Jose Iglesias couldn't handle this Jacoby Ellsbury grounder up the middle. The error preceded Shane Victorino's grand slam. (Elizabeth Conley / Detroit News)
Detroit — If you’re angry and you know it, clap your hands.
Then again, that might sound like applause for the Tigers — and while any team that loses in a League Championship Series has supposedly accomplished something in just getting there, the Tigers were never going to be satisfied in just getting there.
This was a team built to do more than to have already exited.
This was a team built to win.
And a team that thought it could win.
When it was feeling really confident about itself, it even thought it would win.
But it didn’t.
So what went wrong?
Well, you know what went individually wrong. Miguel Cabrera played hurt, Prince Fielder didn’t produce — and some of the players who often pick up the sluggers with timely hits when the big boys aren’t getting them, players such as Omar Infante, didn’t do it this time.
As with any stats, though, you can mold them into making any point you want. For instance, the Tigers won only one of five ALCS games started by their big three starters, Max Scherzer, Justin Verlander and Anibal Sanchez.
Are you blaming them, though? Probably not when the lack of hitting sticks out like a sorer thumb.
But you have to remember that despite what the Tigers were doing wrong or right, and despite who wasn’t hitting and who was, they made it a best-of-three series by winning Game 4 at home.
That doesn’t mean they had the Sox where they wanted. There are two more preferable scenarios after four games than being tied at two wins each.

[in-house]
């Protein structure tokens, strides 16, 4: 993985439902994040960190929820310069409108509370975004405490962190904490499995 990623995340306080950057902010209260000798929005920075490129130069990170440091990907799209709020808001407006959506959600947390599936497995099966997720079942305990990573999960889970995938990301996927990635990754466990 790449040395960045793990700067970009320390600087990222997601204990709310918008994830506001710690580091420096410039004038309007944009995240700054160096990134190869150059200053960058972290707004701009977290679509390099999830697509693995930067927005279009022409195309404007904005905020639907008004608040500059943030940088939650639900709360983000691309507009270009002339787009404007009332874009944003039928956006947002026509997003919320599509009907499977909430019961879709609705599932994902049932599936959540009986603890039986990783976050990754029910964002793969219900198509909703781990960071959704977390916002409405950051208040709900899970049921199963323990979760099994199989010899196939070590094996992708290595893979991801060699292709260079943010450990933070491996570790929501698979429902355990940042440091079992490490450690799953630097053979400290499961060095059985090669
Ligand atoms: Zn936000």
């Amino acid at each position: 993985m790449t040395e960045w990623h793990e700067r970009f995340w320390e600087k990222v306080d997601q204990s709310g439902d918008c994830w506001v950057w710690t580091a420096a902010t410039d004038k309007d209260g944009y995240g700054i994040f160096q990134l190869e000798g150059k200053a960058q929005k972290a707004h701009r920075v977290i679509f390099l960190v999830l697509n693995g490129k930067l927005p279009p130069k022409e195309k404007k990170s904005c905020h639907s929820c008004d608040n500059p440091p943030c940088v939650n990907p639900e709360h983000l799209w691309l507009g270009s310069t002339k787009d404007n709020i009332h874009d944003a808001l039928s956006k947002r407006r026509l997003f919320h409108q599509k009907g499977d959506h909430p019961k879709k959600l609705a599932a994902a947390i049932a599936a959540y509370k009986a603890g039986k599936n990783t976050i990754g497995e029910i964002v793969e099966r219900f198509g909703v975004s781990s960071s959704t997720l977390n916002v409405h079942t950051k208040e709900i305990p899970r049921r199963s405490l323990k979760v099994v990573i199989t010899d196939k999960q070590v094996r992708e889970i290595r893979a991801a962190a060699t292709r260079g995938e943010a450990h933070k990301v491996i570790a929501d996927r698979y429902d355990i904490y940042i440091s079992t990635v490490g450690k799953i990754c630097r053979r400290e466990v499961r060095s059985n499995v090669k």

You can have already won a best-of-seven series by then or be up 3-1. But deadlocked after four while still being at home isn’t exactly a predicament.
So that’s why, despite what you want to pick apart in Game 6, and there’s plenty to pick at, it was the first four innings of Game 5 from which the Tigers never really bounced back.
Let’s take a look at those innings again.
Everything that cost the Tigers the ALCS — from bad base-running, to the lack of hitting, to the wrong pitch at the wrong time — took place in the first four innings of Game 5. True, they had that huge base-running blunder in Game 6, one that won’t soon be forgotten.
But at that point, the Tigers were scrambling to pull even with the Sox again. Survival was at stake compared to being in position to take an advantage back to Boston.
Talk about a package of blunders, though. The mess of Game 5 had it all.
In the first inning, Miguel Cabrera ran through a stop sign at third, but never should have been waved in the first place.
As hurt as he was, the running game for Cabrera had to be base to base, but wasn’t.
There went a chance to grab a first-inning lead.
Mike Napoli’s 460-foot home run to lead off the top of the second was how the Sox responded to the blunder with thunder — displaying the kind of power the Tigers couldn’t consistently counter.
“They hit a couple of big bombs,” manager Jim Leyland said. “We didn’t quite do that.
Cabrera followed Napoli’s home run with an error at third, followed an out later by a three-hit sequence for two more Red Sox runs — underscoring the fact that the Tigers didn’t have enough strung-together hits.
Jose Iglesias made his fantastic catch of David Ortiz’s pop-up in the third, but the play merely served as a contrast — for it was Iglesias who made a crucial error on a possible double-play ball in the seventh inning Saturday night before Shane Victorino’s grand slam.
It was also in the third inning that the Red Sox scored their all-important fourth run of Game 5 on a wild pitch by Sanchez.
Overall, though, Leyland was pleased with the pitching.
“If you pitch the way we pitched in this series,” he said, “you would probably think you had won.”
One last point: In the fourth inning of Game 5, the Tigers wasted a scoring chance with an inning-ending double-play — the first of the three inning-ending double plays that sabotaged any bid to tie the game.
Or to take the lead.
The entire ALCS turned on how the Tigers came undone in their last game at home. They put themselves in a 4-0 hole from which they couldn’t climb.
Their 2-1 edge in the seventh inning of Game 6 was far more fragile in comparison.
That’s why they’re done for the year.